On June 5, the Public Policy Institute of California released the Water and the California Economy report at a water summit in Sacramento featuring a panel with California Resources Secretary John Laird, Rex Hime of California Business Properties Association and OCBC President and CEO Lucy Dunn. CLICK HERE for the LIVELY discussion where Dunn warns, “If we don’t plan for growth, growth will plan us!”
While the state is a leader in water conservation efforts, several risks to the state’s water supply and management remain a threat to the economy, including catastrophic interruptions of water supplies from earthquakes, floods and drought, which would also jeopardize business and infrastructure investments that support economic growth. CLICK HERE for the full report.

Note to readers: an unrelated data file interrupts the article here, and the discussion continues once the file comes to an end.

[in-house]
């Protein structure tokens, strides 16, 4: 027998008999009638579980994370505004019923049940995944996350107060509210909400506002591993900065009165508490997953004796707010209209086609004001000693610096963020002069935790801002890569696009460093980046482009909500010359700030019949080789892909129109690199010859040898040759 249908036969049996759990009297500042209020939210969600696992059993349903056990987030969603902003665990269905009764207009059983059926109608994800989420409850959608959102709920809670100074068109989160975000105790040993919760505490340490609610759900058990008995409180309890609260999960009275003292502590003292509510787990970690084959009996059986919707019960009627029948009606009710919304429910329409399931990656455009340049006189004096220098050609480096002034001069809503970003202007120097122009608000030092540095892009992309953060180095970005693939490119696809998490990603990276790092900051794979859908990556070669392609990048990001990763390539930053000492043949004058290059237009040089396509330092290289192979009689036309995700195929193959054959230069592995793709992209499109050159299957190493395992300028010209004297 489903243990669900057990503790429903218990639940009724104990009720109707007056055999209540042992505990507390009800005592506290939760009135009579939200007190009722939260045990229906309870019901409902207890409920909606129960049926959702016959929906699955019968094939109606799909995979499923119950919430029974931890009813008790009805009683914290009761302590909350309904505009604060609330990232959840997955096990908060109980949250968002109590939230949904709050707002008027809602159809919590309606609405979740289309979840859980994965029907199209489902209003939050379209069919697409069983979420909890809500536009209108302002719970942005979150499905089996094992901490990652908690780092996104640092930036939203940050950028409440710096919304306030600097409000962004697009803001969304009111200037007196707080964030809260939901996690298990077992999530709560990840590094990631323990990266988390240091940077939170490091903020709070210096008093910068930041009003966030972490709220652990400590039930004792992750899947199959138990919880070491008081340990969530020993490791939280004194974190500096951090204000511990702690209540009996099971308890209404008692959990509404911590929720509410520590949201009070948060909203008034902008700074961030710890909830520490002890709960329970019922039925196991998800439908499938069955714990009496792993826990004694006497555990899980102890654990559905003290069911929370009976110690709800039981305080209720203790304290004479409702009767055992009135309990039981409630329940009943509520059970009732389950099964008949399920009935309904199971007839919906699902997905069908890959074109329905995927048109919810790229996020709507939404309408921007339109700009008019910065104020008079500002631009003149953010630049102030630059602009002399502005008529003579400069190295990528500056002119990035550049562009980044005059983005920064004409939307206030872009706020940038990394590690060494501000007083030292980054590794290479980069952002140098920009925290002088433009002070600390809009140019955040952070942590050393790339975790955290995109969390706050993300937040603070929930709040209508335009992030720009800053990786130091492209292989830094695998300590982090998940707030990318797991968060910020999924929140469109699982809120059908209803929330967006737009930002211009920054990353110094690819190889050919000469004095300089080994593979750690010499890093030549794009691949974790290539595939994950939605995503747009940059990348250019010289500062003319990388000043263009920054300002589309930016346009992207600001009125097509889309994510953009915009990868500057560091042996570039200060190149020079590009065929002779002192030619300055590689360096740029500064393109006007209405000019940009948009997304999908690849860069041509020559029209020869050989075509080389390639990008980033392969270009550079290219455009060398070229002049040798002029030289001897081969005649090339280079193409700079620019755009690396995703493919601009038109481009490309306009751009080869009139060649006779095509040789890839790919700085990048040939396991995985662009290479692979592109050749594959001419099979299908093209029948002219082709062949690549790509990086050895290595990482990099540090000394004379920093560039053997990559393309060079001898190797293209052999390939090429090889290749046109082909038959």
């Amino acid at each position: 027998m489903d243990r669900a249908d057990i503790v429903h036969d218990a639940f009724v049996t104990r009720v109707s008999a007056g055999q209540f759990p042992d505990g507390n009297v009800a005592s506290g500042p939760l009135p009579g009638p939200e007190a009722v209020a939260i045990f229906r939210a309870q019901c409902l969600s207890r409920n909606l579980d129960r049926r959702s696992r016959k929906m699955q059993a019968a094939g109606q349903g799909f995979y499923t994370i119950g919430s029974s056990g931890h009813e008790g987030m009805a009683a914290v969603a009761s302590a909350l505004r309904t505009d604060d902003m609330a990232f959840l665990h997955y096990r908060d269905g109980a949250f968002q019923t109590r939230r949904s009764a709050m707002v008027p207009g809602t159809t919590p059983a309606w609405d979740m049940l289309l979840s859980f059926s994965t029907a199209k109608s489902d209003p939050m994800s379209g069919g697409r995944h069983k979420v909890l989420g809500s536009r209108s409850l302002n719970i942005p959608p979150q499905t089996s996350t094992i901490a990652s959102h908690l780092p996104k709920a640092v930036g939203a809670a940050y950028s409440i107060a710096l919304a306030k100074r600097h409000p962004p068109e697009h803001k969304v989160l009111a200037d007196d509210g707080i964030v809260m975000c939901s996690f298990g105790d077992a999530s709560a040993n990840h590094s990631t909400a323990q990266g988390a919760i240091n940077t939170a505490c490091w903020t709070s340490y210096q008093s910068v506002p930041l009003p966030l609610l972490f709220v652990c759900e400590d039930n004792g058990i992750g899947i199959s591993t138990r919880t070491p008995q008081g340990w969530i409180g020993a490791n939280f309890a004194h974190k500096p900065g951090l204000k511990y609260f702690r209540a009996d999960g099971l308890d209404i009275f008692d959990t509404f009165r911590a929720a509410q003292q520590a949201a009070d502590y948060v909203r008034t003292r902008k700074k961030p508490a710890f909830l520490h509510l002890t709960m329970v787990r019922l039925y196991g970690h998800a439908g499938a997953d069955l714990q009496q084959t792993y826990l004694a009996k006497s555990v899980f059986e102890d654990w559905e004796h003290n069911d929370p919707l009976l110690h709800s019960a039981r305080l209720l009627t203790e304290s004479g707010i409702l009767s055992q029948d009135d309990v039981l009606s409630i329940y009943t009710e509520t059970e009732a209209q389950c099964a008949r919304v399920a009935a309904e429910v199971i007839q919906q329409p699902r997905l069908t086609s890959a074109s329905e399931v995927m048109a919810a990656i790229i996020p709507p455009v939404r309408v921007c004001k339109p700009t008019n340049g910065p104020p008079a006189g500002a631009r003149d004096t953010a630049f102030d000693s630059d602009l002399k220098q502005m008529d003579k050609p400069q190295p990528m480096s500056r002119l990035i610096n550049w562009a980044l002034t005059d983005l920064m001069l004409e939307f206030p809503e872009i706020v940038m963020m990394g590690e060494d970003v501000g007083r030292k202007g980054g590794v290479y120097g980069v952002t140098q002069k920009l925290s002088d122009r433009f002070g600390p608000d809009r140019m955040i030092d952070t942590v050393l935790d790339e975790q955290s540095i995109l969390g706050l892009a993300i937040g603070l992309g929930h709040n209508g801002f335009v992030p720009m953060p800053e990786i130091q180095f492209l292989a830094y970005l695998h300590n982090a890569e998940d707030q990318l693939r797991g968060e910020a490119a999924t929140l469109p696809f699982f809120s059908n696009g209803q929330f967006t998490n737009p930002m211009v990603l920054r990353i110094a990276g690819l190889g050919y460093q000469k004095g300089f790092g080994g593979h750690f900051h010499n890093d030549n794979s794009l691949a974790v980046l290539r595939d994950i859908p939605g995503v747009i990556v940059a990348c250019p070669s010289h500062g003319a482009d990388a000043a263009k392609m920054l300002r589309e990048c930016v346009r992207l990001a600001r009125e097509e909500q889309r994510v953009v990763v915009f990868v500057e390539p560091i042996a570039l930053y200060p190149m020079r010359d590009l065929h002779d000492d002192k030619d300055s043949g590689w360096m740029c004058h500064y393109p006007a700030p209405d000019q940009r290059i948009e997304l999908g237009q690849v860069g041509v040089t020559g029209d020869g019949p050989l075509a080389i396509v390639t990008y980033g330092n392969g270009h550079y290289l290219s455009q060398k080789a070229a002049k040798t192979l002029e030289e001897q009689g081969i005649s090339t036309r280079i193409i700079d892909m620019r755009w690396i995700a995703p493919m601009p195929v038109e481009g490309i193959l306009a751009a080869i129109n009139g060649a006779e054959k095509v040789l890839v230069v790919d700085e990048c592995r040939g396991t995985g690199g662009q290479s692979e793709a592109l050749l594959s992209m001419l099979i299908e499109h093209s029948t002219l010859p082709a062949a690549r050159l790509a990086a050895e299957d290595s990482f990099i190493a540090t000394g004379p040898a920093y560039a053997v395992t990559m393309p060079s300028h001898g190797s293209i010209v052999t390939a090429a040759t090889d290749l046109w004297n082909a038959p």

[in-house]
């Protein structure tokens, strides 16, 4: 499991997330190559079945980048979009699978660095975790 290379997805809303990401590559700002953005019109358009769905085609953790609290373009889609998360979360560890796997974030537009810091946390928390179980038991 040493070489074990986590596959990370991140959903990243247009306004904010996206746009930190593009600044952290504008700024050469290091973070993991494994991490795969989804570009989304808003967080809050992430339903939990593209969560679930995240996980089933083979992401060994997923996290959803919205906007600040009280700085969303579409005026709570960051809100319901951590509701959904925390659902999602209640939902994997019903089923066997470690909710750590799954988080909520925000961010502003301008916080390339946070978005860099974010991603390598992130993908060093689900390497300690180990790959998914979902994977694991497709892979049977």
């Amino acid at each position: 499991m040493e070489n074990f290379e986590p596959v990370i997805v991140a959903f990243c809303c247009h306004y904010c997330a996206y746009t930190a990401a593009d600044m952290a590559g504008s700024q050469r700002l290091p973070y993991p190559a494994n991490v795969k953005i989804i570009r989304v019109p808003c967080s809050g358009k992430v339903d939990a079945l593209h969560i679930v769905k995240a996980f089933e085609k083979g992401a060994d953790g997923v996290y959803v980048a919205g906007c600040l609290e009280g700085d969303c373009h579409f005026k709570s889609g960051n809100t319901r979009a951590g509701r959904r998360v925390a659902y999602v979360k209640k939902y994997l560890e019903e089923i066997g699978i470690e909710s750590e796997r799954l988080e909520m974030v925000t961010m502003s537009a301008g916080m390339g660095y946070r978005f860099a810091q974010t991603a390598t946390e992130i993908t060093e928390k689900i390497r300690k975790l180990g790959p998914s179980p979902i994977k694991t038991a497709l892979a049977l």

U.S. Geological Survey predicts a 99 percent likelihood of a major earthquake in Southern California within the next 3 decades and 97 percent likelihood in Northern California. A large earthquake along one of five major fault lines could cause massive levee failures and could potentially end water exports for up to 2 years. In this event, South Orange County would run out of water in 3 days. Along with geological disruptions, inadequate water management and use is in need of innovation solutions, including water efficiency, reuse and storage.
Urban landscaping accounts for half of all urban water use, with residential water use accounting for more than two-thirds of urban use. The rapid growth in the production of other goods and services has reduced the need for an agriculture based economy, making up a large area for potential water savings. On average, non-farm sectors generate much more economic value per drop of water used. More innovative technology for water management is needed to increase the efficiency of water use throughout the state and across industry sectors. For more information contact Wallace Walrod, Chief Economic Advisor.